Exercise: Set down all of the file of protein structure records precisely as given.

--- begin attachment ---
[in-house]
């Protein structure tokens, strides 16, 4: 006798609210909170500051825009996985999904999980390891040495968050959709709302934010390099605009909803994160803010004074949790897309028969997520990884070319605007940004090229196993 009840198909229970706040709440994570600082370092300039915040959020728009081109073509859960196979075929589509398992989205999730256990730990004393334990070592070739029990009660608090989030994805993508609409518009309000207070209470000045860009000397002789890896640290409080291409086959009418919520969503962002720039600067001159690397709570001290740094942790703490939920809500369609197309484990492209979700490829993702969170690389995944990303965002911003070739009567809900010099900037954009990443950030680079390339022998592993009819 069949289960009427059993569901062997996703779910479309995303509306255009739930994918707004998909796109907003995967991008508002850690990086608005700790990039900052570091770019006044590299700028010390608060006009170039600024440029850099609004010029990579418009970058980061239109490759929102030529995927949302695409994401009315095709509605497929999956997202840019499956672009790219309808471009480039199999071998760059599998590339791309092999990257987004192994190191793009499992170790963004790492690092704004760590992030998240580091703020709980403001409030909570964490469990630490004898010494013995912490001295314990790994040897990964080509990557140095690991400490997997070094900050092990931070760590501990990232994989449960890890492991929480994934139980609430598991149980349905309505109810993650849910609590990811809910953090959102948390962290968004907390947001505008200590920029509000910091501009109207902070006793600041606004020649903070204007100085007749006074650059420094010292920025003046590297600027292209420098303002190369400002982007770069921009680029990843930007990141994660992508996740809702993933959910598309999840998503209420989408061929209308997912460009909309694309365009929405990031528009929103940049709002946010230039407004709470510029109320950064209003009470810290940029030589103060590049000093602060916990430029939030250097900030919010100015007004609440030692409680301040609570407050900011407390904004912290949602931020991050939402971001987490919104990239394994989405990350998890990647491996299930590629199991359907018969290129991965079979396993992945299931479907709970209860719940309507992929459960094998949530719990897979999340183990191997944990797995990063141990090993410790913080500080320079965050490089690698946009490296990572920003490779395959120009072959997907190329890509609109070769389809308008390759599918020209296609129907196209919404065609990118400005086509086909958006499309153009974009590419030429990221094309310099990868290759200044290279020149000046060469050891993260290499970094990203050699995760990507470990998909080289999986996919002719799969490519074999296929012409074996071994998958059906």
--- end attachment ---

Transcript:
[in-house]
């Protein structure tokens, strides 16, 4: 006798609210909170500051825009996985999904999980390891040495968050959709709302934010390099605009909803994160803010004074949790897309028969997520990884070319605007940004090229196993 009840198909229970706040709440994570600082370092300039915040959020728009081109073509859960196979075929589509398992989205999730256990730990004393334990070592070739029990009660608090989030994805993508609409518009309000207070209470000045860009000397002789890896640290409080291409086959009418919520969503962002720039600067001159690397709570001290740094942790703490939920809500369609197309484990492209979700490829993702969170690389995944990303965002911003070739009567809900010099900037954009990443950030680079390339022998592993009819 069949289960009427059993569901062997996703779910479309995303509306255009739930994918707004998909796109907003995967991008508002850690990086608005700790990039900052570091770019006044590299700028010390608060006009170039600024440029850099609004010029990579418009970058980061239109490759929102030529995927949302695409994401009315095709509605497929999956997202840019499956672009790219309808471009480039199999071998760059599998590339791309092999990257987004192994190191793009499992170790963004790492690092704004760590992030998240580091703020709980403001409030909570964490469990630490004898010494013995912490001295314990790994040897990964080509990557140095690991400490997997070094900050092990931070760590501990990232994989449960890890492991929480994934139980609430598991149980349905309505109810993650849910609590990811809910953090959102948390962290968004907390947001505008200590920029509000910091501009109207902070006793600041606004020649903070204007100085007749006074650059420094010292920025003046590297600027292209420098303002190369400002982007770069921009680029990843930007990141994660992508996740809702993933959910598309999840998503209420989408061929209308997912460009909309694309365009929405990031528009929103940049709002946010230039407004709470510029109320950064209003009470810290940029030589103060590049000093602060916990430029939030250097900030919010100015007004609440030692409680301040609570407050900011407390904004912290949602931020991050939402971001987490919104990239394994989405990350998890990647491996299930590629199991359907018969290129991965079979396993992945299931479907709970209860719940309507992929459960094998949530719990897979999340183990191997944990797995990063141990090993410790913080500080320079965050490089690698946009490296990572920003490779395959120009072959997907190329890509609109070769389809308008390759599918020209296609129907196209919404065609990118400005086509086909958006499309153009974009590419030429990221094309310099990868290759200044290279020149000046060469050891993260290499970094990203050699995760990507470990998909080289999986996919002719799969490519074999296929012409074996071994998958059906």